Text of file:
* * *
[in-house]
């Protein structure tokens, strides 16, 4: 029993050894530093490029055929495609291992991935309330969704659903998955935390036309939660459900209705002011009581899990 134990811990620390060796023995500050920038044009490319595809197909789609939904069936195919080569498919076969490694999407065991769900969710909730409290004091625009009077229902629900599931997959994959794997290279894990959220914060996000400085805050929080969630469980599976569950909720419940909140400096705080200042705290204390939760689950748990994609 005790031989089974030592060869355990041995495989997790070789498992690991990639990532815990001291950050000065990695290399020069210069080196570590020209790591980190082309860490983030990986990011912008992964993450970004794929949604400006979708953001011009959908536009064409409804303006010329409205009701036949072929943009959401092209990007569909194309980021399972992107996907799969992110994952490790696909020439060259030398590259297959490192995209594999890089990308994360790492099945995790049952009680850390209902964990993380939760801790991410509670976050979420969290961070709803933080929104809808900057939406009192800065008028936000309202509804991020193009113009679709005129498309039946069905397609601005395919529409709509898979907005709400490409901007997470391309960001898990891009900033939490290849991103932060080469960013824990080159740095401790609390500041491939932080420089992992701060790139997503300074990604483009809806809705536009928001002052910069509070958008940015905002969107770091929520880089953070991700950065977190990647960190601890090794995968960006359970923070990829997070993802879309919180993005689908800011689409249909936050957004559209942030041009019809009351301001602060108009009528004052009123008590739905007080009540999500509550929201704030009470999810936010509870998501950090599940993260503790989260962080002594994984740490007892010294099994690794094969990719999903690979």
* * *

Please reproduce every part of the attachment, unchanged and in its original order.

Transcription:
[in-house]
């Protein structure tokens, strides 16, 4: 029993050894530093490029055929495609291992991935309330969704659903998955935390036309939660459900209705002011009581899990 134990811990620390060796023995500050920038044009490319595809197909789609939904069936195919080569498919076969490694999407065991769900969710909730409290004091625009009077229902629900599931997959994959794997290279894990959220914060996000400085805050929080969630469980599976569950909720419940909140400096705080200042705290204390939760689950748990994609 005790031989089974030592060869355990041995495989997790070789498992690991990639990532815990001291950050000065990695290399020069210069080196570590020209790591980190082309860490983030990986990011912008992964993450970004794929949604400006979708953001011009959908536009064409409804303006010329409205009701036949072929943009959401092209990007569909194309980021399972992107996907799969992110994952490790696909020439060259030398590259297959490192995209594999890089990308994360790492099945995790049952009680850390209902964990993380939760801790991410509670976050979420969290961070709803933080929104809808900057939406009192800065008028936000309202509804991020193009113009679709005129498309039946069905397609601005395919529409709509898979907005709400490409901007997470391309960001898990891009900033939490290849991103932060080469960013824990080159740095401790609390500041491939932080420089992992701060790139997503300074990604483009809806809705536009928001002052910069509070958008940015905002969107770091929520880089953070991700950065977190990647960190601890090794995968960006359970923070990829997070993802879309919180993005689908800011689409249909936050957004559209942030041009019809009351301001602060108009009528004052009123008590739905007080009540999500509550929201704030009470999810936010509870998501950090599940993260503790989260962080002594994984740490007892010294099994690794094969990719999903690979």